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How Internet Marketing Keeps the Ball Rolling

Internet marketing is better at keeping the ball rolling, business-wise, than any other medium. I swear, this diagram will make perfect sense by the time you’re done reading:
Internet Marketing Diagram: Keeping the Ball Rolling

Step 1: All Marketing Starts With Discovery

You start marketing your product or service when someone discovers it and assigns a value to it. I’m not talking about dollar value. I mean the kind of value that says “This won’t end up in the attic a week from now”.
Online, discovery happens through search engine results (paid and organic), social media, e-mail marketing, referral and other methods. It works if you know the room through good persona research.
Valuation in internet marketing is a funny thing. In traditional marketing it was all about grabbing the customer’s attention, then creatively slapping them silly until, in a stupor, they decided what you had was valuable. Internet marketing flips that. Generally, your customers have already attached a value to what they want. Then they find you and decide whether you can deliver that value.
By the time they’ve found you, they know what they want. Internet customers can be great prospects that way.
So, personas and discoverability-driven marketing (aka Bragging Modestly) will start the ball rolling.

Step 2: Introduction

Now it’s all about how you look. If you dress appropriately, though, the ball keeps rolling.
At this point, you’ve got a few customers.

Step 3: Identification

This is the marketing sweet spot. Here, your customers don’t see any competitors for you. You are unique, and you have a huge customer base.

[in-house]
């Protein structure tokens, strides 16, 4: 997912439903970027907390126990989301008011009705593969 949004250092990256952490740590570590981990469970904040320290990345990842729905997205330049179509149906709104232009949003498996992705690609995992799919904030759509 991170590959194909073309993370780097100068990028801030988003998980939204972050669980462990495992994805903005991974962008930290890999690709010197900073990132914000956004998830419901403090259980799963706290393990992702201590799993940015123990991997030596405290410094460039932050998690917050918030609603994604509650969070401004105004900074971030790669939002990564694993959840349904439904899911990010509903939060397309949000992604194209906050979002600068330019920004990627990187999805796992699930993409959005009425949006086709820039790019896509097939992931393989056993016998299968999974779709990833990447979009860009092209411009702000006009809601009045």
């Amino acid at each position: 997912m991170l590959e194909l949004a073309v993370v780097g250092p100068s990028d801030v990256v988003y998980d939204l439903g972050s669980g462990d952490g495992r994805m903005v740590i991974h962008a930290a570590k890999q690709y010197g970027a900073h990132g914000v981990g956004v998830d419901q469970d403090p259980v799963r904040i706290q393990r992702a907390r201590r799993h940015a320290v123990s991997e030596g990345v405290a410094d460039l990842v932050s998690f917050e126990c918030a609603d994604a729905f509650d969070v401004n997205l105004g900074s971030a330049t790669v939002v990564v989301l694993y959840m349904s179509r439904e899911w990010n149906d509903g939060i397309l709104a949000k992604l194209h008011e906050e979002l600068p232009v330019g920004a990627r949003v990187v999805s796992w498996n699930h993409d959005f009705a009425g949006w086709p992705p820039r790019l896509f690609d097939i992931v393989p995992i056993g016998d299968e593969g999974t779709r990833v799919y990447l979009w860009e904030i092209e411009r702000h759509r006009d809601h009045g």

You can stretch out the identification phase and stay out of the dreaded commodification morass longer if you provide lots of value, communicate it clearly, keep your customers happy and keep in touch with them.
In other words, you need to sound smart with great copy and contingency design. You also must keep in touch through e-mail, SMS, RSS and any other means at your disposal.

Step 4: Commodification

It happens, no matter what you do. Your competitors flood the market with cheap imitations, or your offering gets stale, or you have a bad month/quarter/year.
At this point you’re competing on price and price alone. You’re providing a commodity in a race to the bottom.
Traditionally, that race ended with a thud. You rolled right off the platform and had to find a new product or service, or at least a new angle on the existing one.

Internet Marketing To The Rescue

Rejoice! If you’ve been talking to customers, using web analytics and generally learning what works and what doesn’t, you can actually observe and adjust: Web analytics mean you can know when commodification starts, long before the ground comes rushing up at you. You can fix problems, improve your message and start the ball rolling back again.

This assumes, of course, that you’re actually selling a decent product, and you’re being honest about it. If you lie or sell junk, no marketing can help. Folks will find out. When they do, they’ll leave.

Online, this cycle can happen in months, days or even hours. The important thing to realize is that it can happen.
The moral? Perform sound, careful, honest internet marketing. And for heaven’s sake, have good web analytics in place from the first day you’re online. Otherwise the first sign things are slipping will be that dull thud when you ‘win’ the race to the bottom.

CEO & Founder

Ian Lurie is CEO and founder of Portent and the EVP of Marketing Services at Clearlink. He's been a digital marketer since the days of AOL and Compuserve (25 years, if you're counting). He's recorded training for Lynda.com, writes regularly for the Portent Blog and has been published on AllThingsD, Smashing Magazine, and TechCrunch. Ian speaks at conferences around the world, including SearchLove, MozCon, Seattle Interactive Conference and ad:Tech. He has published several books about business and marketing: One Trick Ponies Get Shot, available on Kindle, The Web Marketing All-In-One Desk Reference for Dummies, and Conversation Marketing. Follow him on Twitter at portentint, and on LinkedIn at LinkedIn.com/in/ianlurie.

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